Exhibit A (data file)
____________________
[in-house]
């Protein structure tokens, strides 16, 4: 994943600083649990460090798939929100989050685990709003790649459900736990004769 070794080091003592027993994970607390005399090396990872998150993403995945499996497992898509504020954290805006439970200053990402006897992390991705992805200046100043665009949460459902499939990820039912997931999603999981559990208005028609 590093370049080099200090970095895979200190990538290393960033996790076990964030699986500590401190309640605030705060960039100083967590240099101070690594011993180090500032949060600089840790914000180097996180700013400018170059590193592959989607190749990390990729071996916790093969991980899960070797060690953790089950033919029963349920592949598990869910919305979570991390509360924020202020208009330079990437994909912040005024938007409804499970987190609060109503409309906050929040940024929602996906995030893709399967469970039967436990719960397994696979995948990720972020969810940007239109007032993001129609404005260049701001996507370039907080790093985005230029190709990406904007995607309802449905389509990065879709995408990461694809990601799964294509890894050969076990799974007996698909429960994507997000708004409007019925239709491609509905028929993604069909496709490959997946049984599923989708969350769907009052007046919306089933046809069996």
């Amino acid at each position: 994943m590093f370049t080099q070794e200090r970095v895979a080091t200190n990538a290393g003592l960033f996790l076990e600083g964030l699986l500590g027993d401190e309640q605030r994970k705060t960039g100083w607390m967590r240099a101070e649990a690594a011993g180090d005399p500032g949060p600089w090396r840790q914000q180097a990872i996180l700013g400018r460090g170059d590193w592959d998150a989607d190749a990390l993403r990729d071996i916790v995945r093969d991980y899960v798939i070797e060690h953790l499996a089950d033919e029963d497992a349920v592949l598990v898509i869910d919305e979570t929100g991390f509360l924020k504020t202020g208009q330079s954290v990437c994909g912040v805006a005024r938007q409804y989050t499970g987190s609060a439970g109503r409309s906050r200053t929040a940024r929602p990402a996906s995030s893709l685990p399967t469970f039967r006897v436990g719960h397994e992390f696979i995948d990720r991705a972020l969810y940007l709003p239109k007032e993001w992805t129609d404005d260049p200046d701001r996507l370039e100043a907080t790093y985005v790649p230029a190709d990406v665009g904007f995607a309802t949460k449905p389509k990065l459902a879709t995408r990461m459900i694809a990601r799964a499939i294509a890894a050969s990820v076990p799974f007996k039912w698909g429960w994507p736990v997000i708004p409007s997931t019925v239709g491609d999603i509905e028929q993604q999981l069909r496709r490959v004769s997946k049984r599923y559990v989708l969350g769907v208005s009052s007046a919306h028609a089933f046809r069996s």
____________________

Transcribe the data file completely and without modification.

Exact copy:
[in-house]
């Protein structure tokens, strides 16, 4: 994943600083649990460090798939929100989050685990709003790649459900736990004769 070794080091003592027993994970607390005399090396990872998150993403995945499996497992898509504020954290805006439970200053990402006897992390991705992805200046100043665009949460459902499939990820039912997931999603999981559990208005028609 590093370049080099200090970095895979200190990538290393960033996790076990964030699986500590401190309640605030705060960039100083967590240099101070690594011993180090500032949060600089840790914000180097996180700013400018170059590193592959989607190749990390990729071996916790093969991980899960070797060690953790089950033919029963349920592949598990869910919305979570991390509360924020202020208009330079990437994909912040005024938007409804499970987190609060109503409309906050929040940024929602996906995030893709399967469970039967436990719960397994696979995948990720972020969810940007239109007032993001129609404005260049701001996507370039907080790093985005230029190709990406904007995607309802449905389509990065879709995408990461694809990601799964294509890894050969076990799974007996698909429960994507997000708004409007019925239709491609509905028929993604069909496709490959997946049984599923989708969350769907009052007046919306089933046809069996």
């Amino acid at each position: 994943m590093f370049t080099q070794e200090r970095v895979a080091t200190n990538a290393g003592l960033f996790l076990e600083g964030l699986l500590g027993d401190e309640q605030r994970k705060t960039g100083w607390m967590r240099a101070e649990a690594a011993g180090d005399p500032g949060p600089w090396r840790q914000q180097a990872i996180l700013g400018r460090g170059d590193w592959d998150a989607d190749a990390l993403r990729d071996i916790v995945r093969d991980y899960v798939i070797e060690h953790l499996a089950d033919e029963d497992a349920v592949l598990v898509i869910d919305e979570t929100g991390f509360l924020k504020t202020g208009q330079s954290v990437c994909g912040v805006a005024r938007q409804y989050t499970g987190s609060a439970g109503r409309s906050r200053t929040a940024r929602p990402a996906s995030s893709l685990p399967t469970f039967r006897v436990g719960h397994e992390f696979i995948d990720r991705a972020l969810y940007l709003p239109k007032e993001w992805t129609d404005d260049p200046d701001r996507l370039e100043a907080t790093y985005v790649p230029a190709d990406v665009g904007f995607a309802t949460k449905p389509k990065l459902a879709t995408r990461m459900i694809a990601r799964a499939i294509a890894a050969s990820v076990p799974f007996k039912w698909g429960w994507p736990v997000i708004p409007s997931t019925v239709g491609d999603i509905e028929q993604q999981l069909r496709r490959v004769s997946k049984r599923y559990v989708l969350g769907v208005s009052s007046a919306h028609a089933f046809r069996s």